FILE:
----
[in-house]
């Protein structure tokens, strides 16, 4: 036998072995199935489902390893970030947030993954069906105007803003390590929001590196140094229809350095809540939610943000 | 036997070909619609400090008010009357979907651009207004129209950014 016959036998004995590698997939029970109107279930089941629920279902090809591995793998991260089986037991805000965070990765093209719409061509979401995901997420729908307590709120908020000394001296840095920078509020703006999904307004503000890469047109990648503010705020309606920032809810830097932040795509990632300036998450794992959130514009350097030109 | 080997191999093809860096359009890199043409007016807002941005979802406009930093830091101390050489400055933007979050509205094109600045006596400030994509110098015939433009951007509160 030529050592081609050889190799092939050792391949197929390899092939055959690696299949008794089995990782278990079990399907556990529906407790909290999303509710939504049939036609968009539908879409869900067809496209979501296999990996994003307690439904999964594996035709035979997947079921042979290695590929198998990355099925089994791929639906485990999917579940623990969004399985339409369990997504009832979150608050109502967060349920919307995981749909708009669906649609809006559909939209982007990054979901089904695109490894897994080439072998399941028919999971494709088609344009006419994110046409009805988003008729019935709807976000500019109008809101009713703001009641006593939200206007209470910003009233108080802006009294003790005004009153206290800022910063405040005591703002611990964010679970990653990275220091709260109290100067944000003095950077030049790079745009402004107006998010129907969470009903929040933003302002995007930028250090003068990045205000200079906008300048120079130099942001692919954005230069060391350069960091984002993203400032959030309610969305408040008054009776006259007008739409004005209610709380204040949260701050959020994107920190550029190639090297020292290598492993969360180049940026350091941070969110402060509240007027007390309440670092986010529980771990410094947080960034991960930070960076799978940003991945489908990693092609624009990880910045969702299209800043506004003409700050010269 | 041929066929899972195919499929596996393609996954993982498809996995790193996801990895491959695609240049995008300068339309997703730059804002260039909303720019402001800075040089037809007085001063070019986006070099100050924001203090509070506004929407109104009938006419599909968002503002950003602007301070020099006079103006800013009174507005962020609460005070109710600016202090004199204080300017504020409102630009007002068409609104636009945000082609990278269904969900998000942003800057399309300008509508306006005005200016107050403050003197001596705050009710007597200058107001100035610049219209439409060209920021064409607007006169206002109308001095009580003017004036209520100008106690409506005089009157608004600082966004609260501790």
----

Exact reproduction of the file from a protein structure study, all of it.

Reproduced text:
[in-house]
């Protein structure tokens, strides 16, 4: 036998072995199935489902390893970030947030993954069906105007803003390590929001590196140094229809350095809540939610943000 | 036997070909619609400090008010009357979907651009207004129209950014 016959036998004995590698997939029970109107279930089941629920279902090809591995793998991260089986037991805000965070990765093209719409061509979401995901997420729908307590709120908020000394001296840095920078509020703006999904307004503000890469047109990648503010705020309606920032809810830097932040795509990632300036998450794992959130514009350097030109 | 080997191999093809860096359009890199043409007016807002941005979802406009930093830091101390050489400055933007979050509205094109600045006596400030994509110098015939433009951007509160 030529050592081609050889190799092939050792391949197929390899092939055959690696299949008794089995990782278990079990399907556990529906407790909290999303509710939504049939036609968009539908879409869900067809496209979501296999990996994003307690439904999964594996035709035979997947079921042979290695590929198998990355099925089994791929639906485990999917579940623990969004399985339409369990997504009832979150608050109502967060349920919307995981749909708009669906649609809006559909939209982007990054979901089904695109490894897994080439072998399941028919999971494709088609344009006419994110046409009805988003008729019935709807976000500019109008809101009713703001009641006593939200206007209470910003009233108080802006009294003790005004009153206290800022910063405040005591703002611990964010679970990653990275220091709260109290100067944000003095950077030049790079745009402004107006998010129907969470009903929040933003302002995007930028250090003068990045205000200079906008300048120079130099942001692919954005230069060391350069960091984002993203400032959030309610969305408040008054009776006259007008739409004005209610709380204040949260701050959020994107920190550029190639090297020292290598492993969360180049940026350091941070969110402060509240007027007390309440670092986010529980771990410094947080960034991960930070960076799978940003991945489908990693092609624009990880910045969702299209800043506004003409700050010269 | 041929066929899972195919499929596996393609996954993982498809996995790193996801990895491959695609240049995008300068339309997703730059804002260039909303720019402001800075040089037809007085001063070019986006070099100050924001203090509070506004929407109104009938006419599909968002503002950003602007301070020099006079103006800013009174507005962020609460005070109710600016202090004199204080300017504020409102630009007002068409609104636009945000082609990278269904969900998000942003800057399309300008509508306006005005200016107050403050003197001596705050009710007597200058107001100035610049219209439409060209920021064409607007006169206002109308001095009580003017004036209520100008106690409506005089009157608004600082966004609260501790």